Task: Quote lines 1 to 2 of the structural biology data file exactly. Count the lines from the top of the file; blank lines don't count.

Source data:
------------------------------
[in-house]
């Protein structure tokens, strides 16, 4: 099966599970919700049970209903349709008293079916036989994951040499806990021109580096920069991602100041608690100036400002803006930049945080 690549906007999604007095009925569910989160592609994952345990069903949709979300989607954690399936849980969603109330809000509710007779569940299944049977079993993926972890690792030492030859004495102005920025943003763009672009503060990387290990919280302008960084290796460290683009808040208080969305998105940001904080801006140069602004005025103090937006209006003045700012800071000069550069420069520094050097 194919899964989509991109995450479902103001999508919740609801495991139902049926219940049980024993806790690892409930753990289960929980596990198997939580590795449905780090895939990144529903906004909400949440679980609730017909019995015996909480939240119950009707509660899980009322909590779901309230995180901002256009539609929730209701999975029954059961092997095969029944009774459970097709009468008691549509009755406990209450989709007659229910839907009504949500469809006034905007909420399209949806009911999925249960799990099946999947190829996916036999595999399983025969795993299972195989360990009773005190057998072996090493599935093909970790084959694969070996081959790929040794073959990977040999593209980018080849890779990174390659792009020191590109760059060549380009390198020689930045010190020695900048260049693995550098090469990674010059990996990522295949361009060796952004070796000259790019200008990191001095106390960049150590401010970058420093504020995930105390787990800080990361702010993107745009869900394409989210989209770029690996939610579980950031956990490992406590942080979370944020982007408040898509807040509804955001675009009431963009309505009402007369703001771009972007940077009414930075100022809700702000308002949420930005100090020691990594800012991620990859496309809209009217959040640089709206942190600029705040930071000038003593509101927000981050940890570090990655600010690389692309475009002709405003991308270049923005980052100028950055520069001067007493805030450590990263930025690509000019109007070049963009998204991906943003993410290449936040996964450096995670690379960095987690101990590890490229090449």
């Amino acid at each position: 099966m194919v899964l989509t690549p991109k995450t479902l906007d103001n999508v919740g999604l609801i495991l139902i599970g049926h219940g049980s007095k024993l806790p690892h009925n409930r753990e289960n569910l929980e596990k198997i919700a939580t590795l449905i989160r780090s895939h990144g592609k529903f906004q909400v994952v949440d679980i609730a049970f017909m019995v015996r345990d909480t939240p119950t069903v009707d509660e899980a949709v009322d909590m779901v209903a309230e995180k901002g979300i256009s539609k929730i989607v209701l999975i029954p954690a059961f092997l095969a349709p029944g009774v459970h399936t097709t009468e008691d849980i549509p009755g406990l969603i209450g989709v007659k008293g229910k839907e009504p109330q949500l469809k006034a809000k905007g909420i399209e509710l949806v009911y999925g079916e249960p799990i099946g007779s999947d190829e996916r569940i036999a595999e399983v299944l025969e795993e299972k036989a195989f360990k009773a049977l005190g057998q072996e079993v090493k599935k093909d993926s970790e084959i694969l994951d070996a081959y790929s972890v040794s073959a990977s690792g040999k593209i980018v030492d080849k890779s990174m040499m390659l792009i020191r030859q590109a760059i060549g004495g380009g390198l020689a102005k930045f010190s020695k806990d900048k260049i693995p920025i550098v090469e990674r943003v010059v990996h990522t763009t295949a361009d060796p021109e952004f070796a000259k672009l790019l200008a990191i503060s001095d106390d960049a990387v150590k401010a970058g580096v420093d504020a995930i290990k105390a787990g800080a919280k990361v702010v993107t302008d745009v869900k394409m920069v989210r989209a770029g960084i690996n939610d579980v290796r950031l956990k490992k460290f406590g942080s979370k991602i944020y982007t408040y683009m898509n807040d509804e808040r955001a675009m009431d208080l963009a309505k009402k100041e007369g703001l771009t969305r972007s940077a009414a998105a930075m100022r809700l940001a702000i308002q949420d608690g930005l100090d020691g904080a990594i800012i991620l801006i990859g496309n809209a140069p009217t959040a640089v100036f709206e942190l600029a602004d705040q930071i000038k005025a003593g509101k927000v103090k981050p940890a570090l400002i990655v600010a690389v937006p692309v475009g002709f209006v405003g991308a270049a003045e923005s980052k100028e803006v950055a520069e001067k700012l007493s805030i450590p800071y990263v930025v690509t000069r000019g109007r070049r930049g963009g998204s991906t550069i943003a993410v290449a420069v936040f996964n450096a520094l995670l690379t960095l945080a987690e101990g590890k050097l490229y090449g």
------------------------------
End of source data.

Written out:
[in-house]
């Protein structure tokens, strides 16, 4: 099966599970919700049970209903349709008293079916036989994951040499806990021109580096920069991602100041608690100036400002803006930049945080 690549906007999604007095009925569910989160592609994952345990069903949709979300989607954690399936849980969603109330809000509710007779569940299944049977079993993926972890690792030492030859004495102005920025943003763009672009503060990387290990919280302008960084290796460290683009808040208080969305998105940001904080801006140069602004005025103090937006209006003045700012800071000069550069420069520094050097 194919899964989509991109995450479902103001999508919740609801495991139902049926219940049980024993806790690892409930753990289960929980596990198997939580590795449905780090895939990144529903906004909400949440679980609730017909019995015996909480939240119950009707509660899980009322909590779901309230995180901002256009539609929730209701999975029954059961092997095969029944009774459970097709009468008691549509009755406990209450989709007659229910839907009504949500469809006034905007909420399209949806009911999925249960799990099946999947190829996916036999595999399983025969795993299972195989360990009773005190057998072996090493599935093909970790084959694969070996081959790929040794073959990977040999593209980018080849890779990174390659792009020191590109760059060549380009390198020689930045010190020695900048260049693995550098090469990674010059990996990522295949361009060796952004070796000259790019200008990191001095106390960049150590401010970058420093504020995930105390787990800080990361702010993107745009869900394409989210989209770029690996939610579980950031956990490992406590942080979370944020982007408040898509807040509804955001675009009431963009309505009402007369703001771009972007940077009414930075100022809700702000308002949420930005100090020691990594800012991620990859496309809209009217959040640089709206942190600029705040930071000038003593509101927000981050940890570090990655600010690389692309475009002709405003991308270049923005980052100028950055520069001067007493805030450590990263930025690509000019109007070049963009998204991906943003993410290449936040996964450096995670690379960095987690101990590890490229090449």